Polyketides represent an extremely diverse class of secondary metabolites often explored for their bioactive traits. These molecules are also attractive building blocks for chemical catalysis and polymerization. However, the use of polyketides in larger scale chemistry applications is stymied by limited titers and yields from both microbial and chemical production. Here, we demonstrate that an oleaginous organism (specifically, Yarrowia lipolytica) can overcome such production limitations owing to a natural propensity for high flux through acetyl–CoA. By exploring three distinct metabolic engineering strategies for acetyl–CoA precursor formation, we demonstrate that a previously uncharacterized pyruvate bypass pathway supports increased production of the polyketide triacetic acid lactone (TAL). Ultimately, we establish a strain capable of producing over 35% of the theoretical conversion yield to TAL in an unoptimized tube culture. This strain also obtained an averaged maximum titer of 35.9 ± 3.9 g/L with an achieved maximum specific productivity of 0.21 ± 0.03 g/L/h in bioreactor fermentation. Additionally, we illustrate that a β-oxidation-related overexpression (PEX10) can support high TAL production and is capable of achieving over 43% of the theoretical conversion yield under nitrogen starvation in a test tube. Next, through use of this bioproduct, we demonstrate the utility of polyketides like TAL to modify commodity materials such as poly(epichlorohydrin), resulting in an increased molecular weight and shift in glass transition temperature. Collectively, these findings establish an engineering strategy enabling unprecedented production from a type III polyketide synthase as well as establish a route through O-functionalization for converting polyketides into new materials.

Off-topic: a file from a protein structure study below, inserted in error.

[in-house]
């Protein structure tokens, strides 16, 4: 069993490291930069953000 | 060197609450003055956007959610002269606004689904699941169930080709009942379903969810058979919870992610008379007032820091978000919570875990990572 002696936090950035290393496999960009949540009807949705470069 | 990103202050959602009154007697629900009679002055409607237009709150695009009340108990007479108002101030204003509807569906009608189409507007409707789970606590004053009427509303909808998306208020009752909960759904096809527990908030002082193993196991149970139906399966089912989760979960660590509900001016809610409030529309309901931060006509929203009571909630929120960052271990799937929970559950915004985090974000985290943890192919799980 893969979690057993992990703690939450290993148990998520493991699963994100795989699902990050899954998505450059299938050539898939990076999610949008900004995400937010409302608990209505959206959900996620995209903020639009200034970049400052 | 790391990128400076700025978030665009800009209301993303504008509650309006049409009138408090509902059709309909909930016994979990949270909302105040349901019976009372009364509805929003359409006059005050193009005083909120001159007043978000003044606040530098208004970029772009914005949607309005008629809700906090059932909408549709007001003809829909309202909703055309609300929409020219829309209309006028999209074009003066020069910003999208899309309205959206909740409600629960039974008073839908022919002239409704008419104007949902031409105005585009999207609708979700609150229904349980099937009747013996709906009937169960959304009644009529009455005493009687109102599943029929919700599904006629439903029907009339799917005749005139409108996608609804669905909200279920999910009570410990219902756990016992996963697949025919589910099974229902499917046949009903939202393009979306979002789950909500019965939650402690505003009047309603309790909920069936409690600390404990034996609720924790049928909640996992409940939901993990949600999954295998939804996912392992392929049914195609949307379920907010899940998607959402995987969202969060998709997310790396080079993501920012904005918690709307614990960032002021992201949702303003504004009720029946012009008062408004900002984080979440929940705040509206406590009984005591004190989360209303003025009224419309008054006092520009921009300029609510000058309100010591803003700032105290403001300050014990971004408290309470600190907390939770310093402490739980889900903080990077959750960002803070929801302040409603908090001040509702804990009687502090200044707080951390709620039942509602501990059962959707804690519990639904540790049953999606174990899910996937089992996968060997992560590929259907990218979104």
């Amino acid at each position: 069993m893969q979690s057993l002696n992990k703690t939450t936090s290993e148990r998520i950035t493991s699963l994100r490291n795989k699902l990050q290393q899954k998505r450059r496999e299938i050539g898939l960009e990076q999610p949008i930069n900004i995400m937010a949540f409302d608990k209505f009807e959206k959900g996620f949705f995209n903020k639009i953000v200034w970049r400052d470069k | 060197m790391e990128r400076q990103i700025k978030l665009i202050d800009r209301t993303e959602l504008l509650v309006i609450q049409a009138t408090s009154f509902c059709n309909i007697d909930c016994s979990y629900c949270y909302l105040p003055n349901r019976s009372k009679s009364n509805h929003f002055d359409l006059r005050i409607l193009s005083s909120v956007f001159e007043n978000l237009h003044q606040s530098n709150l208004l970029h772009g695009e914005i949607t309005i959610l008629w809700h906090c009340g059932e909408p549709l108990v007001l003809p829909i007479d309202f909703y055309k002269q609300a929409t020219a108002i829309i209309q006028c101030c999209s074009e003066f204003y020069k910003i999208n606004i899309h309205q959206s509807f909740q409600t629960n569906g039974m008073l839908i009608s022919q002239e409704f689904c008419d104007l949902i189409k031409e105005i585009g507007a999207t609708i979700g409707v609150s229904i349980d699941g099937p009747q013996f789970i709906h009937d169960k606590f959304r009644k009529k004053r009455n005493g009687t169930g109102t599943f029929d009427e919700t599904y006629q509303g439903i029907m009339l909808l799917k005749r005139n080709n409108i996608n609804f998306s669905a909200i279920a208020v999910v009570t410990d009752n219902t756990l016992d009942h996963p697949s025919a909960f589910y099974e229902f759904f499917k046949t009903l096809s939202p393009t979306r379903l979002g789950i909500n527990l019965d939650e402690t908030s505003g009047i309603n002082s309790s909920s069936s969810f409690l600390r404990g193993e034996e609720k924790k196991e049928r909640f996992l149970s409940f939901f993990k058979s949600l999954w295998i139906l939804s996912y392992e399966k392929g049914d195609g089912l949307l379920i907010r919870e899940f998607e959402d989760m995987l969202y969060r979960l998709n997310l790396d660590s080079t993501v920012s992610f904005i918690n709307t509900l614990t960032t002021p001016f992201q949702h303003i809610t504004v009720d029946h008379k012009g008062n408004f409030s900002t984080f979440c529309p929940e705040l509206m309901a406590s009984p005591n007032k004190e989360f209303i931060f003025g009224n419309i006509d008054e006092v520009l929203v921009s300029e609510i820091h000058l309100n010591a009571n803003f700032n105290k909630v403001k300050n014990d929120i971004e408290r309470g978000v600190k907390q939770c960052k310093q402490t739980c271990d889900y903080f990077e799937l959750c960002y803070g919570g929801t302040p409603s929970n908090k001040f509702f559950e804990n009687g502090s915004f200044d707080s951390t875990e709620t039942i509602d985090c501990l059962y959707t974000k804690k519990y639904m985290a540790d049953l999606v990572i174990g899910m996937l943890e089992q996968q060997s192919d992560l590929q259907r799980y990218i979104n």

|Number of pages||6|
|Journal||Proceedings of the National Academy of Sciences of the United States of America|
|State||Published - Feb 27 2018|
Bibliographical noteFunding Information:
ACKNOWLEDGMENTS. We thank Yuki Naito for updating CRISPRdirect to include a specificity check to Y. lipolytica. We would also like to thank Cory Schwartz and Ian Wheeldon for providing the pCRISPRyl plasmid. This work was funded through the Camille and Henry Dreyfus Foundation. N.A.L. acknowledges support through Welch Foundation Grant F-1904.
- Biorenewable chemicals
- Polyketide synthase
- Triacetic acid lactone
- Yarrowia lipolytica
ASJC Scopus subject areas